The study of Psychology has claimed yet another field of study in its already diverse collection. Jumping off from its studies within the “real” world, it has for a while been busy minutely analyzing human behavior in the newest media, within the “virtual” world, the Internet as represented by its many facets such as the worldwide web, emails, chat rooms, and of course, the current rage, the blogs.
From its initial strides in the 70s to the present, it has already accumulated an impressive storehouse of data on human behavior within these media. In my personal judgment, one of its more significant findings has been that unlike the previous media studied such as radio and TV where the participants’ interaction have been essentially one of passivity and lack of control, these new media accord the participants the abilities to develop and control the form and substance of human behavior.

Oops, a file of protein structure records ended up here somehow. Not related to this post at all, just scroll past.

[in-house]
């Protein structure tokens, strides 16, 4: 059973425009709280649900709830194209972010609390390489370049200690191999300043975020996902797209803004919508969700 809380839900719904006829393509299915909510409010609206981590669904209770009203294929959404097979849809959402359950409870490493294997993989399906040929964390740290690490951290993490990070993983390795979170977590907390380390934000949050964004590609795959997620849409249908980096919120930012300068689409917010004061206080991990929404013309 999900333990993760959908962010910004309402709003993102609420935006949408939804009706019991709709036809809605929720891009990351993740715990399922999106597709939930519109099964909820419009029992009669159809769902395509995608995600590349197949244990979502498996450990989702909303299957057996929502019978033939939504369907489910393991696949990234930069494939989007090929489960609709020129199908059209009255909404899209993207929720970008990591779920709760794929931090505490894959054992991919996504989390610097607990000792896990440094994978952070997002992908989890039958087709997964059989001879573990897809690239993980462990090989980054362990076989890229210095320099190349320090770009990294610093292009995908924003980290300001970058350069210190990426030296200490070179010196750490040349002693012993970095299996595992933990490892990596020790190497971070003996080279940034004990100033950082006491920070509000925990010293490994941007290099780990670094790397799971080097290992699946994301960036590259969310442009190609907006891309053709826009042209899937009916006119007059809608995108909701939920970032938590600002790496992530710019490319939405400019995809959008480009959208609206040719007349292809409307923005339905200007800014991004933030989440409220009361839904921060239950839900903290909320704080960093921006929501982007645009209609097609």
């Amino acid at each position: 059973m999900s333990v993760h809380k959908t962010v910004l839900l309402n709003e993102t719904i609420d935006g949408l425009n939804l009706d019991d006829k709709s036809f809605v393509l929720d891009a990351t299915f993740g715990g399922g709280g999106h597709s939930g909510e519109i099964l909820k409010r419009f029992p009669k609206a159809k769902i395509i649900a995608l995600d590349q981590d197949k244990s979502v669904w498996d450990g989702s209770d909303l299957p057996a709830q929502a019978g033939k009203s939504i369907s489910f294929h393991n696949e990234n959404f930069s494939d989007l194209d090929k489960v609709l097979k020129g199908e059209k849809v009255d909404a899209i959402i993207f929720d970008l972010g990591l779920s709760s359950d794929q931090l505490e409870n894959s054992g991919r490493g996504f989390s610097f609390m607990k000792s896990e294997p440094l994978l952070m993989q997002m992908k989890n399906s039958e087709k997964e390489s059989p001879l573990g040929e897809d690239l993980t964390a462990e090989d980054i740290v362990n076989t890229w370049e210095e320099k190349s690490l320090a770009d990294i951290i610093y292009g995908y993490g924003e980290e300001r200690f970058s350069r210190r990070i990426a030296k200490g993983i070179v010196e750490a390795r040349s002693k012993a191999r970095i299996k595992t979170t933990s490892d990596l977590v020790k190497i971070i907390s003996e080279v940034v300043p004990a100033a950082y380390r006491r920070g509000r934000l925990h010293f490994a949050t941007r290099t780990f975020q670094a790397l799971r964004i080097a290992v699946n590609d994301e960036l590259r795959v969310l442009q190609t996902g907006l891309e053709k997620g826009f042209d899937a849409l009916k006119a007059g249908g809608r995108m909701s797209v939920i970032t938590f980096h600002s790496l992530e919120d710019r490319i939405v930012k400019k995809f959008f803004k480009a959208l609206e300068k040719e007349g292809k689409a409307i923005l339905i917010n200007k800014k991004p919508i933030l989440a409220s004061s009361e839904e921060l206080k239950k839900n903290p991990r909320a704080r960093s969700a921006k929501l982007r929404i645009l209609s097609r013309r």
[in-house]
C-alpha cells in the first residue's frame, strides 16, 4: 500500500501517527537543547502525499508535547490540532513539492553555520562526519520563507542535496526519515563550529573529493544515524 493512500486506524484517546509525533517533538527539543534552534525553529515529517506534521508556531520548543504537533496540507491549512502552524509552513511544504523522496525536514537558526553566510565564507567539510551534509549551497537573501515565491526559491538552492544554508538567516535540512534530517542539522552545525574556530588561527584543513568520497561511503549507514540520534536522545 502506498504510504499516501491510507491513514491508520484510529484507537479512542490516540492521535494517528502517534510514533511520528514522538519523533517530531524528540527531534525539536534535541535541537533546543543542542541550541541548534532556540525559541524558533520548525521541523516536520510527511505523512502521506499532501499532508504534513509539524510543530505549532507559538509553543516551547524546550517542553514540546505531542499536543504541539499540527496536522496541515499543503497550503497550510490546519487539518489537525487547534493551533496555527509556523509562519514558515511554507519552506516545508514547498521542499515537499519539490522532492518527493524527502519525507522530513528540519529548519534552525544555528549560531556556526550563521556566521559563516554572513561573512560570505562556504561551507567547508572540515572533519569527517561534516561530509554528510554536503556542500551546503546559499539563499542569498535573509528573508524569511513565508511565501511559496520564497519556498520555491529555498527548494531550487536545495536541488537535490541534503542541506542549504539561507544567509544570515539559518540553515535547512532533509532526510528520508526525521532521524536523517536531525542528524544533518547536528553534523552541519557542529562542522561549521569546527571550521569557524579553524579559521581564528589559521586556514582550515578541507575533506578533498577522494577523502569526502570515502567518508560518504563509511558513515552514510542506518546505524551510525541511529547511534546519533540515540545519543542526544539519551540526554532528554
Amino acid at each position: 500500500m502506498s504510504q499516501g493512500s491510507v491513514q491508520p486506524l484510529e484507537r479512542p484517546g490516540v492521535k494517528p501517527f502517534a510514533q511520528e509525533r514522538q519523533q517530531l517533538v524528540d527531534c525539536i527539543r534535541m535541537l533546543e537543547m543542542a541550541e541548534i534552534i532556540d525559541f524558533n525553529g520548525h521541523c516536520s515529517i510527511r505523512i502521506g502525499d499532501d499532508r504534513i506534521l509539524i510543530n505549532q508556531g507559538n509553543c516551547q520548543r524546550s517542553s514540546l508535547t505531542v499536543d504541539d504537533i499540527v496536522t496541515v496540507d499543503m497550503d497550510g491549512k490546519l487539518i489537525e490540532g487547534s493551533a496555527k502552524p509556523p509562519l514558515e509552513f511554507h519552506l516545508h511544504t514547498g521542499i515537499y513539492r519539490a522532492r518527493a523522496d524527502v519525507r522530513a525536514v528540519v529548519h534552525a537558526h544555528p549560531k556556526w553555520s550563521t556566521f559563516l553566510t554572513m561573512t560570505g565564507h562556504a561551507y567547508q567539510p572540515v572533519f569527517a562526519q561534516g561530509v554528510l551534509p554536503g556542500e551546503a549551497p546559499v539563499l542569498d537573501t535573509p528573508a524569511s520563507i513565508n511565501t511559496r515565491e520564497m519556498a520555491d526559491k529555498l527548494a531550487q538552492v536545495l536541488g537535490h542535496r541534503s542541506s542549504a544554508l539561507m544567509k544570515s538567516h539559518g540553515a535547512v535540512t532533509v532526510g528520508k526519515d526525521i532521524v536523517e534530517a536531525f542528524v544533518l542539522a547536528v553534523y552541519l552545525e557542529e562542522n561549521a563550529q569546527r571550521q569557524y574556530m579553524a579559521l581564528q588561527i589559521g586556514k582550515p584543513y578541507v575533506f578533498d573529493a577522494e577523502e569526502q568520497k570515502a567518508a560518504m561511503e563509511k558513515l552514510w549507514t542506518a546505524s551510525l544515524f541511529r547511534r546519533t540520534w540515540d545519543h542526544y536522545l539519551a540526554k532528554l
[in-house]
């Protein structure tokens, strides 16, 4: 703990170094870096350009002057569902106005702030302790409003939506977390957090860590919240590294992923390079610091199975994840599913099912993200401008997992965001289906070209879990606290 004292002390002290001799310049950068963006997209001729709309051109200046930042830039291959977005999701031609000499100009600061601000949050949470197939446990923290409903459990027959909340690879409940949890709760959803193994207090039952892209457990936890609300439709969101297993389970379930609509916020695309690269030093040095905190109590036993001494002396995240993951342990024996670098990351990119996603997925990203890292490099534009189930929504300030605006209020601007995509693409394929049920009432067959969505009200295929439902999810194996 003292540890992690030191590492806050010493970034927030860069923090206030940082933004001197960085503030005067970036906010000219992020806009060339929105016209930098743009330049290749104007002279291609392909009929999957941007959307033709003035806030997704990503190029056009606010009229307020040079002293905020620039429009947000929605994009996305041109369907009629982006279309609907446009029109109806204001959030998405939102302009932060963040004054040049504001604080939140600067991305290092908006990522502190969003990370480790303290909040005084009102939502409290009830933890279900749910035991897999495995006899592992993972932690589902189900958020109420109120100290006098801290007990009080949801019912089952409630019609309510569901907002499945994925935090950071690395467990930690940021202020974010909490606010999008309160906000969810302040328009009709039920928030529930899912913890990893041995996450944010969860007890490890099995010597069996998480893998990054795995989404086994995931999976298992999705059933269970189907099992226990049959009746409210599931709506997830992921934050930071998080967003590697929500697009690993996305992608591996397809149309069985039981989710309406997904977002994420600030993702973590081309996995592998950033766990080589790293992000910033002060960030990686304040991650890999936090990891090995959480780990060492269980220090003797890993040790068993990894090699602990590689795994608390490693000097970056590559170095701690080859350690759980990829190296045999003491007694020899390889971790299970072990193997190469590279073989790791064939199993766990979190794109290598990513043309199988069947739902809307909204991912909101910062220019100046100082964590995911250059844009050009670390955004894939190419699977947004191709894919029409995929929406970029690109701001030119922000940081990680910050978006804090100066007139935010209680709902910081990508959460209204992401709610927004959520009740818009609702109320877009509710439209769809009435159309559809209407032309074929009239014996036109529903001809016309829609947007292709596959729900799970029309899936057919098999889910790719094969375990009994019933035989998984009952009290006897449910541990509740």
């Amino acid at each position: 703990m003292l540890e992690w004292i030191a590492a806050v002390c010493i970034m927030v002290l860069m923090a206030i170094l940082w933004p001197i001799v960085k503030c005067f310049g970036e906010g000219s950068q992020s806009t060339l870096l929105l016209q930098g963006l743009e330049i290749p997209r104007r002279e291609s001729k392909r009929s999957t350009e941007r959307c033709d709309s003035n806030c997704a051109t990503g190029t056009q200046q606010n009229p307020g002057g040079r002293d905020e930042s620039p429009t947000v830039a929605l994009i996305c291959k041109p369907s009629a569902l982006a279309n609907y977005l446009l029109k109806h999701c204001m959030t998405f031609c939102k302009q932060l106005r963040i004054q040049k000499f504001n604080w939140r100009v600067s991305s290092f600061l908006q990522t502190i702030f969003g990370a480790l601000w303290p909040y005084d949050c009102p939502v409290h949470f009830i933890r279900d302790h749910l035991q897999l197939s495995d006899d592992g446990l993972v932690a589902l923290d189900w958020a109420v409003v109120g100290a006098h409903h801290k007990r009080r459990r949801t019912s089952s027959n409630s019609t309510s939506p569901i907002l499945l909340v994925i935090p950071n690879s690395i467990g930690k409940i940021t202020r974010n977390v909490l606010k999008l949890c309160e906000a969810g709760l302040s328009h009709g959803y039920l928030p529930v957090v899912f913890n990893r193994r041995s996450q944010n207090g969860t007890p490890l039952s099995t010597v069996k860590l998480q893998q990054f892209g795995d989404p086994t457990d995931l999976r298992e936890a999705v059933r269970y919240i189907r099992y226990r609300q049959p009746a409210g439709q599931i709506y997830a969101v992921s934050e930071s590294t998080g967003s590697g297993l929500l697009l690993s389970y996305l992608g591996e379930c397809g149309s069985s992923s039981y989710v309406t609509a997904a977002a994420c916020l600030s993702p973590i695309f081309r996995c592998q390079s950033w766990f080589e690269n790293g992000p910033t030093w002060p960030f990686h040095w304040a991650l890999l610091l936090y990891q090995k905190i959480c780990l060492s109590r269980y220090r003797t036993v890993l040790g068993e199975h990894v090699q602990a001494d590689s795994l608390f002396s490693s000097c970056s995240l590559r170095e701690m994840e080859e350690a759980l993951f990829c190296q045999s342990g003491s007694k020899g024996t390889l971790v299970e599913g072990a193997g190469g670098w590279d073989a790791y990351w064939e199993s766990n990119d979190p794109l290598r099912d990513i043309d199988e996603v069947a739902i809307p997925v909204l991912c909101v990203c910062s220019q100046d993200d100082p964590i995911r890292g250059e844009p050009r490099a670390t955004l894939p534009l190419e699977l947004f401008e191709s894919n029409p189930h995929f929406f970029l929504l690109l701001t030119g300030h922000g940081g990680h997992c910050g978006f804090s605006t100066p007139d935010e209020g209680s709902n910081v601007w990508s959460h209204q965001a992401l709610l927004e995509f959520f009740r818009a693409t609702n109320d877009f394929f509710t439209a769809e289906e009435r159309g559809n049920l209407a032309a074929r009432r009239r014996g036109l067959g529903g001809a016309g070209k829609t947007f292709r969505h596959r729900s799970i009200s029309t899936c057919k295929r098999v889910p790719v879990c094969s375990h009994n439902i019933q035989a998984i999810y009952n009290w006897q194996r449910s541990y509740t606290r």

We ought to take the helms then, and assist in laying the groundwork where the full potentials of good human behavior can blossom.
In starting toward this end, let me borrow some words from a 15th century mystic, Thomas a Kempis, to throw in as cautionary advice. This is from his work, My Imitation of Christ (translated), Chapter 10, and under the heading, Avoiding Superfluity of Words, and I quote:
If it be lawful and expedient to speak,
speak those things which may edify.
A bad custom, and the neglect of our spiritual
advancement, are a great cause of our keeping
so little guard upon our mouth.
Initial recommendation for a good read would be the book, Psychology of the Internet, by Patricia Wallace.